2013 produced some excellent top-end reds, and very fine whites for those who like freshness and definition. Although a challenging vintage weather-wise, quality abounds at the top of the tree, among vignerons who respected quality and fought the filthy weather with heavy-handed use of secateurs. Roumier and Rousseau adore their 2013s.
Burgundy’s run of strong vintages began well before 2013, however. 2012, 2010, 2005, 2002 and 2001 all delivered great quality, and there are also some great wines (of both colours) to be had from 2008, 2007. Many 2006 wines are showing better and better as time passes, and the 2011s, which showed a certain hardness in youth, are softening into wines of substance. Once-maligned 2004 is even starting to develop now; the wines are gradually dropping those hard coal-tar flavours that were attributed to pyrazines from a ladybird plague, but which may well be simply a characteristic of a firm, robust vintage in the first 14 years of life: a late developer and an ugly duckling.
Success among the 2003s is very much dependent on producer; look for those who picked early, used refrigerated vans to protect their grapes from searing heat during transit, and employed light-touch winemaking. Great wines were made in 2003, and served blind can fool the drinker into imagining 2005, albeit with a little less structure.
The Burgundy market
Although Burgundy has had a great run of quality, the same is not true of quantity. Most vintages since 2009 have come up short, and 2016 was the worst of the lot, with some villages experiencing reductions of 70%.
Upward price pressure is the natural result of these smaller quantities, yet in context producers have showed admirable constraint; increases over the last 5 years are up by a ‘mere’ 94%. Contrast that with the 10-year picture, which shows price increases among the blue chips of 428%!
Further down the pecking order, back-vintages of Premier Crus have not caught up, except for the best-known blue chip producers.
The outlook for Grand Crus remains solid, in our view, in spite of the elevated prices. Nevertheless, traditional Burgundy buyers are trading down appellations in search of value, which will surely elevate Premier Cru prices over the next 24 months. There are plenty of excellent maturing or fully mature wines on the market, whose prices prove extremely attractive prices when compared with new releases – even more so if you factor in 10 years of storage fees and inflation. If you are interested in investigating, contact us to discuss the options, or check out the Burgundy offers on the fine wine exchange.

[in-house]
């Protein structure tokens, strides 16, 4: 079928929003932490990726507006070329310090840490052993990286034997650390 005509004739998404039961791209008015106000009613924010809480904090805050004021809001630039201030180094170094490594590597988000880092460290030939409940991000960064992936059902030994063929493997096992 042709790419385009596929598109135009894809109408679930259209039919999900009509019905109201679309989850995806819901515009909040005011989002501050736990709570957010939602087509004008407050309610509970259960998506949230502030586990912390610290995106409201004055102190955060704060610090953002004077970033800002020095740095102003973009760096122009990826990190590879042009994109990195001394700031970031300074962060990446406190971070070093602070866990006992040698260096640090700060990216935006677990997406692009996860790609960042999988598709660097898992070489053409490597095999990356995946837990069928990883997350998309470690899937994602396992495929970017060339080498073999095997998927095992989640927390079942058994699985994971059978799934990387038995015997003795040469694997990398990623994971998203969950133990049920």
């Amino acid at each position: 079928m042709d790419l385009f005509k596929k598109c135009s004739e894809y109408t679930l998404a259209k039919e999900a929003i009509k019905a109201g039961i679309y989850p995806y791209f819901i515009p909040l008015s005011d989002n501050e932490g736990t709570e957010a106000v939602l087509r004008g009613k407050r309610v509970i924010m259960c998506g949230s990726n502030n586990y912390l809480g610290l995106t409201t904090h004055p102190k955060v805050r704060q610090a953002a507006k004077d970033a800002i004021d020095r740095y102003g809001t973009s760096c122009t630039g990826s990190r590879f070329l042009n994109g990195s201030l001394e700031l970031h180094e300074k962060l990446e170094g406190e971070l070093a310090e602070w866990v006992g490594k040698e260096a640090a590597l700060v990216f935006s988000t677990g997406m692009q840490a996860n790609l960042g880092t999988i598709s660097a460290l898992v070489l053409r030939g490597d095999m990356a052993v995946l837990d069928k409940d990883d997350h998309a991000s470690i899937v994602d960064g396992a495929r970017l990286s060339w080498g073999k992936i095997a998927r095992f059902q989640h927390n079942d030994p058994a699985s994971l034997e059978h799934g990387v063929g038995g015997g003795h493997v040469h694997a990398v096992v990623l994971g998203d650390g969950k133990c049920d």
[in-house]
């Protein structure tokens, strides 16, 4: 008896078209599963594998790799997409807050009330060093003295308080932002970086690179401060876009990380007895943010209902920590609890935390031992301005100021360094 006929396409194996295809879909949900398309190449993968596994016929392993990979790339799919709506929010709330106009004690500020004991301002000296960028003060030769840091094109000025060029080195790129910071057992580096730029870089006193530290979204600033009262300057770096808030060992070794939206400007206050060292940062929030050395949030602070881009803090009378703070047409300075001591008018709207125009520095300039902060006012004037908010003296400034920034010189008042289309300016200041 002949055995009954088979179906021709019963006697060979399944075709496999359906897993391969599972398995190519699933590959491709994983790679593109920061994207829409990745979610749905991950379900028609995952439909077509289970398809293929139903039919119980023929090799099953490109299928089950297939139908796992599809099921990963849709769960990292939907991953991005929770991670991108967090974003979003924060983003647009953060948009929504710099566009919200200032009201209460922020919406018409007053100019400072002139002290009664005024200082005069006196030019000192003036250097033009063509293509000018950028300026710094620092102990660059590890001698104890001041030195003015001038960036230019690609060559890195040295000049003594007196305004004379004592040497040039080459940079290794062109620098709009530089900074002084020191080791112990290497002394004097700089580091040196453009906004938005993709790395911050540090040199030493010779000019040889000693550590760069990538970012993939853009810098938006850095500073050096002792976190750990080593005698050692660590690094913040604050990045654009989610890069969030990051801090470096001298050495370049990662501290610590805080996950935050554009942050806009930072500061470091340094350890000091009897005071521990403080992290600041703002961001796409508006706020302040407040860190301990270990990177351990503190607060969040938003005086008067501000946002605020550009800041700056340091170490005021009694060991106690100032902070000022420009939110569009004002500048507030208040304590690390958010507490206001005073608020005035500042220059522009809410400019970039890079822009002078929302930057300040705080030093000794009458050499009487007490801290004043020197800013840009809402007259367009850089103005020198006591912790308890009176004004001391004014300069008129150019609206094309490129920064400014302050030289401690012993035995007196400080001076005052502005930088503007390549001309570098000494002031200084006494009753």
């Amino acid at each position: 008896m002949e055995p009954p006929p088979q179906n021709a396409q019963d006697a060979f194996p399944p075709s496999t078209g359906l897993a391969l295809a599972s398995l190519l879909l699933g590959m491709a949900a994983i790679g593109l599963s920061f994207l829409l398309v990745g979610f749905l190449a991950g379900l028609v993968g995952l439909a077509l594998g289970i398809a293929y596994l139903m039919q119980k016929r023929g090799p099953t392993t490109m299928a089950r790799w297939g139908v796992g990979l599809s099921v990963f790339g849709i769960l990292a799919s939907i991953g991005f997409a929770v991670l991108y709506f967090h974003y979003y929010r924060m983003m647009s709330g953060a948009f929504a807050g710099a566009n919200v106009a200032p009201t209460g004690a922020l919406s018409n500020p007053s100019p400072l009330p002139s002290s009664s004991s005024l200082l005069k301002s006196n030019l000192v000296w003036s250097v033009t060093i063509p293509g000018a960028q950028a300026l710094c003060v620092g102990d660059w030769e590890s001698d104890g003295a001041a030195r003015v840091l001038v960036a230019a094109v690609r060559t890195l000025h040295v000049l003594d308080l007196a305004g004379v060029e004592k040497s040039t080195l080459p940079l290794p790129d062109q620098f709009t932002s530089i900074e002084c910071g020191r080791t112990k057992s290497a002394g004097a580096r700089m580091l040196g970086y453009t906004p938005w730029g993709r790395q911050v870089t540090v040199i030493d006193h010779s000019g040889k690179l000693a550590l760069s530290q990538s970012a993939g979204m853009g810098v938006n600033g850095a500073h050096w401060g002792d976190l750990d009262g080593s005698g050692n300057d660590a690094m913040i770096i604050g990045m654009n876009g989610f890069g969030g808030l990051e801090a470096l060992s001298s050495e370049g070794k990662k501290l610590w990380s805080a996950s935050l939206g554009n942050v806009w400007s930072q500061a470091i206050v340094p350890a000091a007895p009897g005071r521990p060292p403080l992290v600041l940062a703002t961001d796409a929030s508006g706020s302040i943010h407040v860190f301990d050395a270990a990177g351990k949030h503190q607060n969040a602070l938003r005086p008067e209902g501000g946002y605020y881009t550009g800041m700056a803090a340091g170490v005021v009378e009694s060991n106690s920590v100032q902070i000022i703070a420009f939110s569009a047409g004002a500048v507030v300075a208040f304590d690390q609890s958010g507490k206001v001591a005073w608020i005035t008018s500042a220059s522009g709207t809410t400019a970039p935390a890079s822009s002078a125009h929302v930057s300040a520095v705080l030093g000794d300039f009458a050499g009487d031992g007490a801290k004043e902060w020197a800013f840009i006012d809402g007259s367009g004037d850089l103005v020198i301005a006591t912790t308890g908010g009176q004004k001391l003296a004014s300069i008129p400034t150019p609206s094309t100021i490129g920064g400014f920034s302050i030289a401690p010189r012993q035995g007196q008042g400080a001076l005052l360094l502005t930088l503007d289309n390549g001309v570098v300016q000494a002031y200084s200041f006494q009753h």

Steen Öhman – the new Burgundy critic on the block – wrote a piece on Burgundy wine investment for Wine Owners last year. Everything he said then holds true today. It’s a must-read for the discerning Burgundy buyer, and I urge you to do so.
In days gone by, it took the best part of a decade for a hot new Burgundy producer to become recognised. But times have changed, with buyers more actively hunting out wines with a good quality/price ratio. These days, new discoveries rapidly increase in price over the first 4 to 5 years. Identifying these rising stars early is a great way of buying into Burgundy in a way which guarantees future returns should you choose not to drink everything you have purchased. You might end up with vintages that are ‘works in progress’ compared with more recent vintages, but you can always trade up.
Looking ahead, the 2017 wines will provide generously in both quantity and quality. Stylistically, the vintage will be more akin to 2014 than to the intense, concentrated wines of 2015 and 2016. Thankfully, the prospect of a good-sized campaign for the 2017s has kept 2016 prices in check; and just as well, given current price levels. How successful 2017 will be across the board remains to be seen.
FINE WINE PREDICTIONS 2018 - get your free report
by Wine Owners
Posted on 2017-12-21
2017 was a fascinating year for the wine market: a year of solid growth, consolidation and even a flash of speculation!
It was also a year of broader consumer interest reignited.
Knight Frank’s global Wealth Report includes analysis of the fine wine market provided by Wine Owners. Wine was by far the best-performing collectible asset of 2016,
up 24%. As a result, lots of positive press in 2017 brought plenty of new interest into the market.
After the sharp price increases of 2016, when the Bordeaux market leapt as it rebounded off its 2014 lows following a couple of years of ticking up, 2017 was always going to be a less dramatic year for the classified and blue chip Bordeaux market.
It was encouraging to see a successful 2016 en primeur campaign that saw generally modest increases over 2015 in Euros, even if increases were more substantial for UK buyers due to the weakened currency. Overall gains in 2017 were low single-digit for
First Growths (after the 30% readjustment seen in the previous year). Other Classified growths and Right Banks rose an average of 7%.
Such moderation was less evident in the primary or secondary Burgundy market, the latter up 14.5%. What happens next is anyone’s guess, but the top of the market is holding onto 5-year gains of 100%, thanks in part to enduring Asian interest.
Hard luck stories
Burgundy was really hard hit by frosts in 2016. It’s a super vintage, but with many producer cellars that are 2/3rds empty. Only Vosne-Romanée and parts of Morey-St.-Denis and Gevrey-Chambertin escaped the April ‘gel’. Pretty much everywhere else was